CdS Quantum Dots as Potent Photoreductants for Organic Chemistry Enabled by Auger Recombination

28 March 2022, Version 1
This content is a preprint and has not undergone peer review at the time of posting.


Strong reducing agents (< -2.0 V vs SCE) enable a wide array of useful organic chemistry, but suffer from a variety of limitations. Stoichiometric metallic reductants such as alkali metals and SmI2 are commonly employed for these reactions, however considerations including expense, ease of use, safety, and waste generation limit the practicality of these methods. Recent approaches utilizing energy from multiple photons or electron-primed photoredox catalysis have accessed reduction potentials equivalent to Li0 and shown how this enables selective transformations of aryl chlorides via aryl radicals. However, in some cases low stability of catalytic intermediates can limit turnover numbers. Herein we report the ability of CdS nanocrystal quantum dots (QDs) to function as strong photoreductants and present evidence that a highly reducing electron is generated from two consecutive photoexcitations of CdS QDs with intermediate reductive quenching. Mechanistic experiments suggest that Auger recombination, a photophysical phenomenon known to occur in photoexcited anionic QDs, generates transient thermally excited electrons to enable the observed reductions. Using blue LEDs and sacrificial amine reductants, aryl chlorides and phosphate esters with reduction potentials up to -3.4 V vs. SCE are photo-reductively cleaved to afford hydrodefunctionalized or functionalized products. In contrast to small molecule catalysts, the QDs are stable under these conditions and turnover numbers up to 47500 have been achieved. These conditions can also effect other challenging reductions, such as tosylate protecting group removal from amines, debenzylation of alcohols, and reductive ring-opening of cyclopropanecarboxylic acid derivatives.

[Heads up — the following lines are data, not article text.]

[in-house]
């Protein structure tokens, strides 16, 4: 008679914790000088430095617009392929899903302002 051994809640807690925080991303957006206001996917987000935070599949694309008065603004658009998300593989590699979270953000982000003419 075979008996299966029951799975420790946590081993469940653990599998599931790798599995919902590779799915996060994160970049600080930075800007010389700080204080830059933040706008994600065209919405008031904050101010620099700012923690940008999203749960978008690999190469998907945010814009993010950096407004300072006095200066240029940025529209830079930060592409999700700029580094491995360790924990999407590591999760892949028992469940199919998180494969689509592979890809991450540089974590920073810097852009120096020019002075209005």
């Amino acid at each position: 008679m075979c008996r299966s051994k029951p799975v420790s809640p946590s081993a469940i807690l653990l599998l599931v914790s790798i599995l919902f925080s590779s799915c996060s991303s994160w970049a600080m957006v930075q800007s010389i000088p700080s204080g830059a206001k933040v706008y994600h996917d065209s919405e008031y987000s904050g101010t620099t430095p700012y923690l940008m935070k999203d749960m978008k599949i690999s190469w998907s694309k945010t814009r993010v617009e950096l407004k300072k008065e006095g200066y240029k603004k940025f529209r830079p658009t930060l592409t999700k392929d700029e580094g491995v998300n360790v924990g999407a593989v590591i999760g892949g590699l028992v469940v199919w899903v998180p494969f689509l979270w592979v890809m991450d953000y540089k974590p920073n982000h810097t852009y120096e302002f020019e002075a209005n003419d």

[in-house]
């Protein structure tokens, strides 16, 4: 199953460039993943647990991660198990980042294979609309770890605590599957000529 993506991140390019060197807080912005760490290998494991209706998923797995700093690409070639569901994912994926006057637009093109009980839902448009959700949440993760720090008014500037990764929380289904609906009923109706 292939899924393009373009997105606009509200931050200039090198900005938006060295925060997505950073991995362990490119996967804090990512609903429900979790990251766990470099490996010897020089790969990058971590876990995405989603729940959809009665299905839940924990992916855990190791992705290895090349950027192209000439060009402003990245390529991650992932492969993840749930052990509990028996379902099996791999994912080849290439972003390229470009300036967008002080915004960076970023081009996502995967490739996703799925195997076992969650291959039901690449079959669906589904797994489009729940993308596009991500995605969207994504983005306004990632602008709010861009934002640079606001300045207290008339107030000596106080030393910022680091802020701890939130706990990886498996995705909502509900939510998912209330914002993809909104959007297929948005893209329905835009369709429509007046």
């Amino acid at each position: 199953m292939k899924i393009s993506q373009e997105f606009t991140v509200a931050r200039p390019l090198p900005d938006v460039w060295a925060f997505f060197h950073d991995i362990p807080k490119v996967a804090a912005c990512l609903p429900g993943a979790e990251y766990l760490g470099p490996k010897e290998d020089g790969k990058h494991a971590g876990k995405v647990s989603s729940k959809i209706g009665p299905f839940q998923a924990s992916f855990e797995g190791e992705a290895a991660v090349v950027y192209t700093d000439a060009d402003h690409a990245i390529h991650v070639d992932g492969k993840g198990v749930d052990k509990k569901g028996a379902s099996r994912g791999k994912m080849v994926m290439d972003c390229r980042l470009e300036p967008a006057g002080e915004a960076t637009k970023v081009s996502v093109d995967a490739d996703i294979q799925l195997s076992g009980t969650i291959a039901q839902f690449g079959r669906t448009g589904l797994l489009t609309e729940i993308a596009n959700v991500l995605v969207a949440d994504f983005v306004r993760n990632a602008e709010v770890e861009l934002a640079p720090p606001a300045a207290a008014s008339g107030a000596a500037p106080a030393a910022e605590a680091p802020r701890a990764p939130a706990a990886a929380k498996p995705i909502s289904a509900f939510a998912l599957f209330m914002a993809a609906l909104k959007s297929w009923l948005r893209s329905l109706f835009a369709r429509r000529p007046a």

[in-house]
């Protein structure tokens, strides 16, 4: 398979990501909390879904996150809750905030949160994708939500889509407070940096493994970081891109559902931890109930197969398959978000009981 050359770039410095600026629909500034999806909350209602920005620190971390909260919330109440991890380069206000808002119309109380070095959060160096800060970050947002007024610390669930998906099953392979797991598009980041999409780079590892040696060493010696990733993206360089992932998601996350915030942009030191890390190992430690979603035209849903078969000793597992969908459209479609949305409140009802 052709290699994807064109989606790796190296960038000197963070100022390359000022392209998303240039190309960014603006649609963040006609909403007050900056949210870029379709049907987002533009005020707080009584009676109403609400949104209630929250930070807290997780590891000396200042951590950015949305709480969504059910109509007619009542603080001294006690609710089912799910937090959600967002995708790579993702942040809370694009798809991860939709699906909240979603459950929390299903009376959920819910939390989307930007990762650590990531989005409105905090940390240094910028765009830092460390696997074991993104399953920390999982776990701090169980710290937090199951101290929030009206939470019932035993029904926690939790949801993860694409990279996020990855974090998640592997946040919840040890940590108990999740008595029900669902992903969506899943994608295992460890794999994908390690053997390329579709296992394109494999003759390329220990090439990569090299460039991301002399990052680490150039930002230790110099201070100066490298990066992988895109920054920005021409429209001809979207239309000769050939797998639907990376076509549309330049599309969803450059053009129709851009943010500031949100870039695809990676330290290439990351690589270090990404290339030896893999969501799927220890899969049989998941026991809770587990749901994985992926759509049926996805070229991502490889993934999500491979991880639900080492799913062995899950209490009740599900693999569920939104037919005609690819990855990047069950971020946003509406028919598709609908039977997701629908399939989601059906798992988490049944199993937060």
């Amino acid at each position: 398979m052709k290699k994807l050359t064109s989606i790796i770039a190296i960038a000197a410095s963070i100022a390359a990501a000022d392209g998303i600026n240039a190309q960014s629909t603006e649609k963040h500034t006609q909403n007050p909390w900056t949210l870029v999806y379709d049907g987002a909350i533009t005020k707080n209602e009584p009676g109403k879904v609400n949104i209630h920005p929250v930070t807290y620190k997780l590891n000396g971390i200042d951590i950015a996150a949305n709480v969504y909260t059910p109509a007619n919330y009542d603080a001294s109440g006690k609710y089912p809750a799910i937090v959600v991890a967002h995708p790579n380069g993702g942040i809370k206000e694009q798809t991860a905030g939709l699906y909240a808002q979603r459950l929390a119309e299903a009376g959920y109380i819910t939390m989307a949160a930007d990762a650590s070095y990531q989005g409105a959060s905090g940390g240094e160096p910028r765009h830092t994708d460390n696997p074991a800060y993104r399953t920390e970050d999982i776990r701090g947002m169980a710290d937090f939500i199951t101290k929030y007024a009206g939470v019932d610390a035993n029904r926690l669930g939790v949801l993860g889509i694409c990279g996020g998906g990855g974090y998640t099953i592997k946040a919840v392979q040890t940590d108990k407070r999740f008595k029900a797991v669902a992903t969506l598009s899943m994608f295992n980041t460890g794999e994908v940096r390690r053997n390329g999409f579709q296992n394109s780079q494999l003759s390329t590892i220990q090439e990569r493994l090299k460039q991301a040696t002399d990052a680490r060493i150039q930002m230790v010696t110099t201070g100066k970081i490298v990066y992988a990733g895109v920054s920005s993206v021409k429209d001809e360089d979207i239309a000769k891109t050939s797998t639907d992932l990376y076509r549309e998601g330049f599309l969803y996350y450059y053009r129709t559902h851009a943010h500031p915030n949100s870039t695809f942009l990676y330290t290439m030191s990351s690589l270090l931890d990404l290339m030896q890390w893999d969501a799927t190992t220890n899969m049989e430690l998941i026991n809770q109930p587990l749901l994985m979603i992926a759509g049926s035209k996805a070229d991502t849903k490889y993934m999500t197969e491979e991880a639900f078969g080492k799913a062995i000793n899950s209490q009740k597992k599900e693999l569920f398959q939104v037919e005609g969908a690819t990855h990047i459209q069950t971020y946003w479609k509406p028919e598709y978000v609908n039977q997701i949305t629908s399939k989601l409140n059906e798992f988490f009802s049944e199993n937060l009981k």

quantum dot
auger recombination


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